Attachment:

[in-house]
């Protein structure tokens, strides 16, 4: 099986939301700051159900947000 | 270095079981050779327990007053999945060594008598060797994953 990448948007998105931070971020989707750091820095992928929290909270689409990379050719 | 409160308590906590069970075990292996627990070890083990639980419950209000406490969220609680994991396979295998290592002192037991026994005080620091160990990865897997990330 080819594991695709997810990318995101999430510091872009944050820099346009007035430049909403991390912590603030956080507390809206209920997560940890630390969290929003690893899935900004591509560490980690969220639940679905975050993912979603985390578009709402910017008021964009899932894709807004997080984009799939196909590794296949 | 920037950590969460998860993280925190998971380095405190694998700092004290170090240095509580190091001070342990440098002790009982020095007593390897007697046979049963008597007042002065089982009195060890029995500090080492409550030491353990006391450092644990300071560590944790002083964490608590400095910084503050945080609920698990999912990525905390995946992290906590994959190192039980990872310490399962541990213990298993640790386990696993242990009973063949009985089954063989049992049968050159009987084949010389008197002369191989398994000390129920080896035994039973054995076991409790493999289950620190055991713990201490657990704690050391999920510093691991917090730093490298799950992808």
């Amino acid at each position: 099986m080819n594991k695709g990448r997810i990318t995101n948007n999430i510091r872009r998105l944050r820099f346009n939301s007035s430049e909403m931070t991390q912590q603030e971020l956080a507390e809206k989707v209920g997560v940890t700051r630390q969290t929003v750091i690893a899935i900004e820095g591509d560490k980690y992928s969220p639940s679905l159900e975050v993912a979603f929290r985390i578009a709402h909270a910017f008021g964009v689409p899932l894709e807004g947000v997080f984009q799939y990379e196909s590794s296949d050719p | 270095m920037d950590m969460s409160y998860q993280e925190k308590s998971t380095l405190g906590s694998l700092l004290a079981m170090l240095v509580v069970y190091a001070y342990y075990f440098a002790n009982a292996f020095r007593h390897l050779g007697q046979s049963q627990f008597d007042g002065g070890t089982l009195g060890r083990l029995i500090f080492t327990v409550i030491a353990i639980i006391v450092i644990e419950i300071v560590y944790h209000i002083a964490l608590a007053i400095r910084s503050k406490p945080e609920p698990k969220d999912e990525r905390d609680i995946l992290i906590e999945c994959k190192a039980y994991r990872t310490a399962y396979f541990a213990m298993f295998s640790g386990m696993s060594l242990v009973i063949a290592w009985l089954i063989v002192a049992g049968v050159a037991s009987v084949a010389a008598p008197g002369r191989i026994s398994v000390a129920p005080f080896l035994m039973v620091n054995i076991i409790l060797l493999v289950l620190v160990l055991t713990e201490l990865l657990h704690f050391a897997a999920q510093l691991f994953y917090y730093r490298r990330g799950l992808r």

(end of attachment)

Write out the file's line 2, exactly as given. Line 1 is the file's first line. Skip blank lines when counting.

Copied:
């Protein structure tokens, strides 16, 4: 099986939301700051159900947000 | 270095079981050779327990007053999945060594008598060797994953 990448948007998105931070971020989707750091820095992928929290909270689409990379050719 | 409160308590906590069970075990292996627990070890083990639980419950209000406490969220609680994991396979295998290592002192037991026994005080620091160990990865897997990330 080819594991695709997810990318995101999430510091872009944050820099346009007035430049909403991390912590603030956080507390809206209920997560940890630390969290929003690893899935900004591509560490980690969220639940679905975050993912979603985390578009709402910017008021964009899932894709807004997080984009799939196909590794296949 | 920037950590969460998860993280925190998971380095405190694998700092004290170090240095509580190091001070342990440098002790009982020095007593390897007697046979049963008597007042002065089982009195060890029995500090080492409550030491353990006391450092644990300071560590944790002083964490608590400095910084503050945080609920698990999912990525905390995946992290906590994959190192039980990872310490399962541990213990298993640790386990696993242990009973063949009985089954063989049992049968050159009987084949010389008197002369191989398994000390129920080896035994039973054995076991409790493999289950620190055991713990201490657990704690050391999920510093691991917090730093490298799950992808």